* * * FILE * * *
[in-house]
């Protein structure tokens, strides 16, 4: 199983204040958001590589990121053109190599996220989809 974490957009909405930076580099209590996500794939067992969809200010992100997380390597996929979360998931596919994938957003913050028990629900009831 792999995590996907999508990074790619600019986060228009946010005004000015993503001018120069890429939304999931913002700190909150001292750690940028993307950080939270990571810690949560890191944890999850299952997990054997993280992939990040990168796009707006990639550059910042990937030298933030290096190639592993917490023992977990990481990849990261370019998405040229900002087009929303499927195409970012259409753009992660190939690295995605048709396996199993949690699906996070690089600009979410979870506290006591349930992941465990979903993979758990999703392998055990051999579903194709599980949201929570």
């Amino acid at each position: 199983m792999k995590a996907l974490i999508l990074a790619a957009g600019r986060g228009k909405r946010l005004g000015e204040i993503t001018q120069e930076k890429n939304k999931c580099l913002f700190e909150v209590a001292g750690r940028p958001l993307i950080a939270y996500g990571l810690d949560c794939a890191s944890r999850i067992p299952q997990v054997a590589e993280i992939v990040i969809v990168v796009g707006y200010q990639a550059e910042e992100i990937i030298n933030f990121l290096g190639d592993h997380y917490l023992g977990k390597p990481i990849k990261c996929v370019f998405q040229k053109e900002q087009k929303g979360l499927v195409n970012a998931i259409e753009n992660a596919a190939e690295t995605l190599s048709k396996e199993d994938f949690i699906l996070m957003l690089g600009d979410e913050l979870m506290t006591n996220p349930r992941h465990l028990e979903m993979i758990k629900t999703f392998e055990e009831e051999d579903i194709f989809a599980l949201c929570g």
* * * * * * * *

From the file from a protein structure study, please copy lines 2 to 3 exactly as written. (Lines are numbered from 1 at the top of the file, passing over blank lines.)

């Protein structure tokens, strides 16, 4: 199983204040958001590589990121053109190599996220989809 974490957009909405930076580099209590996500794939067992969809200010992100997380390597996929979360998931596919994938957003913050028990629900009831 792999995590996907999508990074790619600019986060228009946010005004000015993503001018120069890429939304999931913002700190909150001292750690940028993307950080939270990571810690949560890191944890999850299952997990054997993280992939990040990168796009707006990639550059910042990937030298933030290096190639592993917490023992977990990481990849990261370019998405040229900002087009929303499927195409970012259409753009992660190939690295995605048709396996199993949690699906996070690089600009979410979870506290006591349930992941465990979903993979758990999703392998055990051999579903194709599980949201929570």
């Amino acid at each position: 199983m792999k995590a996907l974490i999508l990074a790619a957009g600019r986060g228009k909405r946010l005004g000015e204040i993503t001018q120069e930076k890429n939304k999931c580099l913002f700190e909150v209590a001292g750690r940028p958001l993307i950080a939270y996500g990571l810690d949560c794939a890191s944890r999850i067992p299952q997990v054997a590589e993280i992939v990040i969809v990168v796009g707006y200010q990639a550059e910042e992100i990937i030298n933030f990121l290096g190639d592993h997380y917490l023992g977990k390597p990481i990849k990261c996929v370019f998405q040229k053109e900002q087009k929303g979360l499927v195409n970012a998931i259409e753009n992660a596919a190939e690295t995605l190599s048709k396996e199993d994938f949690i699906l996070m957003l690089g600009d979410e913050l979870m506290t006591n996220p349930r992941h465990l028990e979903m993979i758990k629900t999703f392998e055990e009831e051999d579903i194709f989809a599980l949201c929570g």